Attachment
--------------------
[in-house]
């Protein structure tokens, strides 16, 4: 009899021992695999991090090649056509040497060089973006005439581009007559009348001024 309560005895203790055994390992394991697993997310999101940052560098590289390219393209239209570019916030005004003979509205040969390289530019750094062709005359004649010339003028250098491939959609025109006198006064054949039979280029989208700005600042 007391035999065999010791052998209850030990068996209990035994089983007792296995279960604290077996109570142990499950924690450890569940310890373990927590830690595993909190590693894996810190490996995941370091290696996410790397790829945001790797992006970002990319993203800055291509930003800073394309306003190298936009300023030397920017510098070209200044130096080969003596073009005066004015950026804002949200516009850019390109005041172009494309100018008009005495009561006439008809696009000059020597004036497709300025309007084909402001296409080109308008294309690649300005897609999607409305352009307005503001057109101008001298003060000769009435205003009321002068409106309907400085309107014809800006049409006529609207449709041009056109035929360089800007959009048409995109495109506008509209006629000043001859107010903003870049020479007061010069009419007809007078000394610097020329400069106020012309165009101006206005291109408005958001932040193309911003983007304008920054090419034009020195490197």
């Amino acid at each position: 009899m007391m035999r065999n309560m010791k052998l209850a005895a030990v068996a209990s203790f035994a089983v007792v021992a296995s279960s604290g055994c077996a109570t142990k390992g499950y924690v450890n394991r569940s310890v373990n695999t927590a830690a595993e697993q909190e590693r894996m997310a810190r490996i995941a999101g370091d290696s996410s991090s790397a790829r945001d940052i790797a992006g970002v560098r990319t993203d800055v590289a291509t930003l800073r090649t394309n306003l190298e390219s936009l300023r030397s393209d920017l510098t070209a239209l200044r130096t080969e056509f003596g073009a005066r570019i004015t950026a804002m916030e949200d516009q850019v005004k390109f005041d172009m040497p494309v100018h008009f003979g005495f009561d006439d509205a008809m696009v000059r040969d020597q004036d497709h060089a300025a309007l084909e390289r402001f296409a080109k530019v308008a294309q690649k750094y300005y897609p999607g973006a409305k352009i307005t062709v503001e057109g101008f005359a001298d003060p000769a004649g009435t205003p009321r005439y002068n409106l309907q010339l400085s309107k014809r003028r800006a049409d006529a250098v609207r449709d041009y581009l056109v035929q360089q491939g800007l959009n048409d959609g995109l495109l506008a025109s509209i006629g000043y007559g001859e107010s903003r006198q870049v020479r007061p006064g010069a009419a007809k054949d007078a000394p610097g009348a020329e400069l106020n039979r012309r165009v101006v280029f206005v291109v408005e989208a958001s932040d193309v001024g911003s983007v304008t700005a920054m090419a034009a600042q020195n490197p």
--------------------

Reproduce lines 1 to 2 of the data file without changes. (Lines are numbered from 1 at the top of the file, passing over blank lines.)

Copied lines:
[in-house]
């Protein structure tokens, strides 16, 4: 009899021992695999991090090649056509040497060089973006005439581009007559009348001024 309560005895203790055994390992394991697993997310999101940052560098590289390219393209239209570019916030005004003979509205040969390289530019750094062709005359004649010339003028250098491939959609025109006198006064054949039979280029989208700005600042 007391035999065999010791052998209850030990068996209990035994089983007792296995279960604290077996109570142990499950924690450890569940310890373990927590830690595993909190590693894996810190490996995941370091290696996410790397790829945001790797992006970002990319993203800055291509930003800073394309306003190298936009300023030397920017510098070209200044130096080969003596073009005066004015950026804002949200516009850019390109005041172009494309100018008009005495009561006439008809696009000059020597004036497709300025309007084909402001296409080109308008294309690649300005897609999607409305352009307005503001057109101008001298003060000769009435205003009321002068409106309907400085309107014809800006049409006529609207449709041009056109035929360089800007959009048409995109495109506008509209006629000043001859107010903003870049020479007061010069009419007809007078000394610097020329400069106020012309165009101006206005291109408005958001932040193309911003983007304008920054090419034009020195490197």